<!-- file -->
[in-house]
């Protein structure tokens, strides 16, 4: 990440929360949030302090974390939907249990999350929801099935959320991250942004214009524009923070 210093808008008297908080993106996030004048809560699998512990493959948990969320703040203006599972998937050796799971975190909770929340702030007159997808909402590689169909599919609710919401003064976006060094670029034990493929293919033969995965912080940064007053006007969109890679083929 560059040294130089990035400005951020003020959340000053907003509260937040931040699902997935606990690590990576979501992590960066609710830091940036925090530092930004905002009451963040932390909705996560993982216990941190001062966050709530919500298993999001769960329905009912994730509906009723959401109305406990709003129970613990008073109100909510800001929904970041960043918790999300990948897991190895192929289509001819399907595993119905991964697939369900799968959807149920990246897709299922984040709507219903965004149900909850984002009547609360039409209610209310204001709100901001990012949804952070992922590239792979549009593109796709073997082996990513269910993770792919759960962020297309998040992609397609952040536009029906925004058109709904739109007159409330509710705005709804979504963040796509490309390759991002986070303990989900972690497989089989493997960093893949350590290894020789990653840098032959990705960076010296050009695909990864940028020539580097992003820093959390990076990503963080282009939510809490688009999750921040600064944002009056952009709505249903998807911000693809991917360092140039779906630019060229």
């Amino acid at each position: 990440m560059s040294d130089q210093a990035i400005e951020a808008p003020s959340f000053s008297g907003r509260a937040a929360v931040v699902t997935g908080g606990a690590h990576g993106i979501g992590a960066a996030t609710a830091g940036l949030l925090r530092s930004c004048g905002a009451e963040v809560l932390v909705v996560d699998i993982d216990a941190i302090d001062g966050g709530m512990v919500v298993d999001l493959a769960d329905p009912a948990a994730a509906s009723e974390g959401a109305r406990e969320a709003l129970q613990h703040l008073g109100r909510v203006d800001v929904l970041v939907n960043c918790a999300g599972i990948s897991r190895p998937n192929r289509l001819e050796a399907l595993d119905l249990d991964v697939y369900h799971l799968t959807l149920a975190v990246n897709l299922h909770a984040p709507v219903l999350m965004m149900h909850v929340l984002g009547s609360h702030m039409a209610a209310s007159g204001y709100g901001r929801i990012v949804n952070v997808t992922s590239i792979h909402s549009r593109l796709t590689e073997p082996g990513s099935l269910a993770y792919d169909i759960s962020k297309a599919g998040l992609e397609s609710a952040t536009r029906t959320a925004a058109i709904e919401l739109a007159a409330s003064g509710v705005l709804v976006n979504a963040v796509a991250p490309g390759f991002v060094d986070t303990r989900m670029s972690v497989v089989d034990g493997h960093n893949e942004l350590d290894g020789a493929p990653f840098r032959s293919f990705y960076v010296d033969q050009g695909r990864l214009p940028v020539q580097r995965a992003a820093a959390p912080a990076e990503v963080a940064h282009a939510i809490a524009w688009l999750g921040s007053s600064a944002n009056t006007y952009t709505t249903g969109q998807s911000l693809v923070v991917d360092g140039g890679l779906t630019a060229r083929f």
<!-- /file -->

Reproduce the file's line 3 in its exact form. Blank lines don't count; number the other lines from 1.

């Amino acid at each position: 990440m560059s040294d130089q210093a990035i400005e951020a808008p003020s959340f000053s008297g907003r509260a937040a929360v931040v699902t997935g908080g606990a690590h990576g993106i979501g992590a960066a996030t609710a830091g940036l949030l925090r530092s930004c004048g905002a009451e963040v809560l932390v909705v996560d699998i993982d216990a941190i302090d001062g966050g709530m512990v919500v298993d999001l493959a769960d329905p009912a948990a994730a509906s009723e974390g959401a109305r406990e969320a709003l129970q613990h703040l008073g109100r909510v203006d800001v929904l970041v939907n960043c918790a999300g599972i990948s897991r190895p998937n192929r289509l001819e050796a399907l595993d119905l249990d991964v697939y369900h799971l799968t959807l149920a975190v990246n897709l299922h909770a984040p709507v219903l999350m965004m149900h909850v929340l984002g009547s609360h702030m039409a209610a209310s007159g204001y709100g901001r929801i990012v949804n952070v997808t992922s590239i792979h909402s549009r593109l796709t590689e073997p082996g990513s099935l269910a993770y792919d169909i759960s962020k297309a599919g998040l992609e397609s609710a952040t536009r029906t959320a925004a058109i709904e919401l739109a007159a409330s003064g509710v705005l709804v976006n979504a963040v796509a991250p490309g390759f991002v060094d986070t303990r989900m670029s972690v497989v089989d034990g493997h960093n893949e942004l350590d290894g020789a493929p990653f840098r032959s293919f990705y960076v010296d033969q050009g695909r990864l214009p940028v020539q580097r995965a992003a820093a959390p912080a990076e990503v963080a940064h282009a939510i809490a524009w688009l999750g921040s007053s600064a944002n009056t006007y952009t709505t249903g969109q998807s911000l693809v923070v991917d360092g140039g890679l779906t630019a060229r083929f």